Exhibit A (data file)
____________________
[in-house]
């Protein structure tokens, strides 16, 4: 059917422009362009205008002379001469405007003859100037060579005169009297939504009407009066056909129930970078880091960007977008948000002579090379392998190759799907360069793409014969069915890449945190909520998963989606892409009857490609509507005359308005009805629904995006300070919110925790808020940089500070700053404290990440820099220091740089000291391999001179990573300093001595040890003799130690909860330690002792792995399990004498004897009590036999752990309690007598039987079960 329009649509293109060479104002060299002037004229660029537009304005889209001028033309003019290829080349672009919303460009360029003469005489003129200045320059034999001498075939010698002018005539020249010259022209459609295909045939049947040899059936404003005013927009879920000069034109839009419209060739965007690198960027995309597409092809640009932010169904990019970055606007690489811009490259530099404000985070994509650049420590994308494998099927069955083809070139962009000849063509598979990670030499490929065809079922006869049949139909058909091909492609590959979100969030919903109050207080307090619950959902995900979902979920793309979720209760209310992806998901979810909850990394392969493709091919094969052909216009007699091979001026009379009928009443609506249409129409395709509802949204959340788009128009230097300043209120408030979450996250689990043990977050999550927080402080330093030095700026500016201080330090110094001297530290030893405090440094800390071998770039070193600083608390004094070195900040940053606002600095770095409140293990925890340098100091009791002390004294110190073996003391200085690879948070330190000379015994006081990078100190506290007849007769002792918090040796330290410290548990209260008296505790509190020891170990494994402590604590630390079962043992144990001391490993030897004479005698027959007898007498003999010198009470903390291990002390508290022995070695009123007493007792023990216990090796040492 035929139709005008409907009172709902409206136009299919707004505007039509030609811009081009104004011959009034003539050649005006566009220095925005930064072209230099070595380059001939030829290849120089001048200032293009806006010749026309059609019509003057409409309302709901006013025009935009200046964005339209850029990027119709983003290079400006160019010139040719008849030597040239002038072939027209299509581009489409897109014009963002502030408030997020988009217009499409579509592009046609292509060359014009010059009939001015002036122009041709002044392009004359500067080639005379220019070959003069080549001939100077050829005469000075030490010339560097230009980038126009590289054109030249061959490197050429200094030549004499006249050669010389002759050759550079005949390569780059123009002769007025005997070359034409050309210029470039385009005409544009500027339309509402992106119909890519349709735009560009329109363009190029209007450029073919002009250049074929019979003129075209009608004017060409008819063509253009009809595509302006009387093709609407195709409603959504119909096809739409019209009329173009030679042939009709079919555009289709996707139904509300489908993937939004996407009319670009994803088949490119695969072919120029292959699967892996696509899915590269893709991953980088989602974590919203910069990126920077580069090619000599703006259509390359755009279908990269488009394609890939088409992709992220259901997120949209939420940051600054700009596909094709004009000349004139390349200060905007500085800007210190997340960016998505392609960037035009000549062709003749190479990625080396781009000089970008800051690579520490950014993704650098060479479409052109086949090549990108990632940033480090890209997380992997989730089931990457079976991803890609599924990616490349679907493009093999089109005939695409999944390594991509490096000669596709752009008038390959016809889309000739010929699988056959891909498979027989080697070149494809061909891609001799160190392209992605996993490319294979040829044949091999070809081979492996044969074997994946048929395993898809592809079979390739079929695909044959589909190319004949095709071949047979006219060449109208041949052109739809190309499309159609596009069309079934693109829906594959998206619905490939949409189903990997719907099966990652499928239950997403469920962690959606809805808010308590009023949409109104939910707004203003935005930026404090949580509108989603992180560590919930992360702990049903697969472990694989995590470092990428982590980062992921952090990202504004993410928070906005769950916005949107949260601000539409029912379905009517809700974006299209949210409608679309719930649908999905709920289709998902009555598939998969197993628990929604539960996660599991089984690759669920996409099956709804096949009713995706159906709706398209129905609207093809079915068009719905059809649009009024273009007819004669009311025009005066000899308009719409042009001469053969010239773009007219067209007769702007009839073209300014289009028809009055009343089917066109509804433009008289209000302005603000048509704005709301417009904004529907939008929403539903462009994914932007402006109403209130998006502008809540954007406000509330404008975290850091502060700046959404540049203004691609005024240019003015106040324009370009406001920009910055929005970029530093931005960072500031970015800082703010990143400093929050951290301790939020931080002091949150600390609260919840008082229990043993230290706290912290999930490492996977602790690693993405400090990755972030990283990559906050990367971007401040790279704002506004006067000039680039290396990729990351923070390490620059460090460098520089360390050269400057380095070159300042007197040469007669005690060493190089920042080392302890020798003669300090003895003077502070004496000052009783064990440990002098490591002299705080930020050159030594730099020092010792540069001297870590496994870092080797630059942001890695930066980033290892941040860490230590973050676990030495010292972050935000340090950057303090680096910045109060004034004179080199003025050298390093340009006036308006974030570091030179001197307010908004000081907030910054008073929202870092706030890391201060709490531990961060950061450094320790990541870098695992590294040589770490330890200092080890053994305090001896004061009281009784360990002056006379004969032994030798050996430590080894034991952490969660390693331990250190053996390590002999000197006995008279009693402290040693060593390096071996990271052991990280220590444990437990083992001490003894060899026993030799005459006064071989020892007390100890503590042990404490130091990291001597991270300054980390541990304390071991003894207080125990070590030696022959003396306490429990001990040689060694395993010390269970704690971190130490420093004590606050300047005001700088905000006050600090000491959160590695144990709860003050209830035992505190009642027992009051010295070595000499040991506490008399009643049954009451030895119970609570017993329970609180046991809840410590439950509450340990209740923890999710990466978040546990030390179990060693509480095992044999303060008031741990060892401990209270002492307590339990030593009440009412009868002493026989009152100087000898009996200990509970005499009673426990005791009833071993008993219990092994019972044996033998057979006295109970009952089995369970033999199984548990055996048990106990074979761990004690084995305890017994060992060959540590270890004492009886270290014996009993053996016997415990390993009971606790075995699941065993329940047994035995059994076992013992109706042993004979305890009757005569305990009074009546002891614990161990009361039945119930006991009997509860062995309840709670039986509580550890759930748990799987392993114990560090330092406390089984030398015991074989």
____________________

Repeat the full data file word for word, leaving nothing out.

[in-house]
């Protein structure tokens, strides 16, 4: 059917422009362009205008002379001469405007003859100037060579005169009297939504009407009066056909129930970078880091960007977008948000002579090379392998190759799907360069793409014969069915890449945190909520998963989606892409009857490609509507005359308005009805629904995006300070919110925790808020940089500070700053404290990440820099220091740089000291391999001179990573300093001595040890003799130690909860330690002792792995399990004498004897009590036999752990309690007598039987079960 329009649509293109060479104002060299002037004229660029537009304005889209001028033309003019290829080349672009919303460009360029003469005489003129200045320059034999001498075939010698002018005539020249010259022209459609295909045939049947040899059936404003005013927009879920000069034109839009419209060739965007690198960027995309597409092809640009932010169904990019970055606007690489811009490259530099404000985070994509650049420590994308494998099927069955083809070139962009000849063509598979990670030499490929065809079922006869049949139909058909091909492609590959979100969030919903109050207080307090619950959902995900979902979920793309979720209760209310992806998901979810909850990394392969493709091919094969052909216009007699091979001026009379009928009443609506249409129409395709509802949204959340788009128009230097300043209120408030979450996250689990043990977050999550927080402080330093030095700026500016201080330090110094001297530290030893405090440094800390071998770039070193600083608390004094070195900040940053606002600095770095409140293990925890340098100091009791002390004294110190073996003391200085690879948070330190000379015994006081990078100190506290007849007769002792918090040796330290410290548990209260008296505790509190020891170990494994402590604590630390079962043992144990001391490993030897004479005698027959007898007498003999010198009470903390291990002390508290022995070695009123007493007792023990216990090796040492 035929139709005008409907009172709902409206136009299919707004505007039509030609811009081009104004011959009034003539050649005006566009220095925005930064072209230099070595380059001939030829290849120089001048200032293009806006010749026309059609019509003057409409309302709901006013025009935009200046964005339209850029990027119709983003290079400006160019010139040719008849030597040239002038072939027209299509581009489409897109014009963002502030408030997020988009217009499409579509592009046609292509060359014009010059009939001015002036122009041709002044392009004359500067080639005379220019070959003069080549001939100077050829005469000075030490010339560097230009980038126009590289054109030249061959490197050429200094030549004499006249050669010389002759050759550079005949390569780059123009002769007025005997070359034409050309210029470039385009005409544009500027339309509402992106119909890519349709735009560009329109363009190029209007450029073919002009250049074929019979003129075209009608004017060409008819063509253009009809595509302006009387093709609407195709409603959504119909096809739409019209009329173009030679042939009709079919555009289709996707139904509300489908993937939004996407009319670009994803088949490119695969072919120029292959699967892996696509899915590269893709991953980088989602974590919203910069990126920077580069090619000599703006259509390359755009279908990269488009394609890939088409992709992220259901997120949209939420940051600054700009596909094709004009000349004139390349200060905007500085800007210190997340960016998505392609960037035009000549062709003749190479990625080396781009000089970008800051690579520490950014993704650098060479479409052109086949090549990108990632940033480090890209997380992997989730089931990457079976991803890609599924990616490349679907493009093999089109005939695409999944390594991509490096000669596709752009008038390959016809889309000739010929699988056959891909498979027989080697070149494809061909891609001799160190392209992605996993490319294979040829044949091999070809081979492996044969074997994946048929395993898809592809079979390739079929695909044959589909190319004949095709071949047979006219060449109208041949052109739809190309499309159609596009069309079934693109829906594959998206619905490939949409189903990997719907099966990652499928239950997403469920962690959606809805808010308590009023949409109104939910707004203003935005930026404090949580509108989603992180560590919930992360702990049903697969472990694989995590470092990428982590980062992921952090990202504004993410928070906005769950916005949107949260601000539409029912379905009517809700974006299209949210409608679309719930649908999905709920289709998902009555598939998969197993628990929604539960996660599991089984690759669920996409099956709804096949009713995706159906709706398209129905609207093809079915068009719905059809649009009024273009007819004669009311025009005066000899308009719409042009001469053969010239773009007219067209007769702007009839073209300014289009028809009055009343089917066109509804433009008289209000302005603000048509704005709301417009904004529907939008929403539903462009994914932007402006109403209130998006502008809540954007406000509330404008975290850091502060700046959404540049203004691609005024240019003015106040324009370009406001920009910055929005970029530093931005960072500031970015800082703010990143400093929050951290301790939020931080002091949150600390609260919840008082229990043993230290706290912290999930490492996977602790690693993405400090990755972030990283990559906050990367971007401040790279704002506004006067000039680039290396990729990351923070390490620059460090460098520089360390050269400057380095070159300042007197040469007669005690060493190089920042080392302890020798003669300090003895003077502070004496000052009783064990440990002098490591002299705080930020050159030594730099020092010792540069001297870590496994870092080797630059942001890695930066980033290892941040860490230590973050676990030495010292972050935000340090950057303090680096910045109060004034004179080199003025050298390093340009006036308006974030570091030179001197307010908004000081907030910054008073929202870092706030890391201060709490531990961060950061450094320790990541870098695992590294040589770490330890200092080890053994305090001896004061009281009784360990002056006379004969032994030798050996430590080894034991952490969660390693331990250190053996390590002999000197006995008279009693402290040693060593390096071996990271052991990280220590444990437990083992001490003894060899026993030799005459006064071989020892007390100890503590042990404490130091990291001597991270300054980390541990304390071991003894207080125990070590030696022959003396306490429990001990040689060694395993010390269970704690971190130490420093004590606050300047005001700088905000006050600090000491959160590695144990709860003050209830035992505190009642027992009051010295070595000499040991506490008399009643049954009451030895119970609570017993329970609180046991809840410590439950509450340990209740923890999710990466978040546990030390179990060693509480095992044999303060008031741990060892401990209270002492307590339990030593009440009412009868002493026989009152100087000898009996200990509970005499009673426990005791009833071993008993219990092994019972044996033998057979006295109970009952089995369970033999199984548990055996048990106990074979761990004690084995305890017994060992060959540590270890004492009886270290014996009993053996016997415990390993009971606790075995699941065993329940047994035995059994076992013992109706042993004979305890009757005569305990009074009546002891614990161990009361039945119930006991009997509860062995309840709670039986509580550890759930748990799987392993114990560090330092406390089984030398015991074989």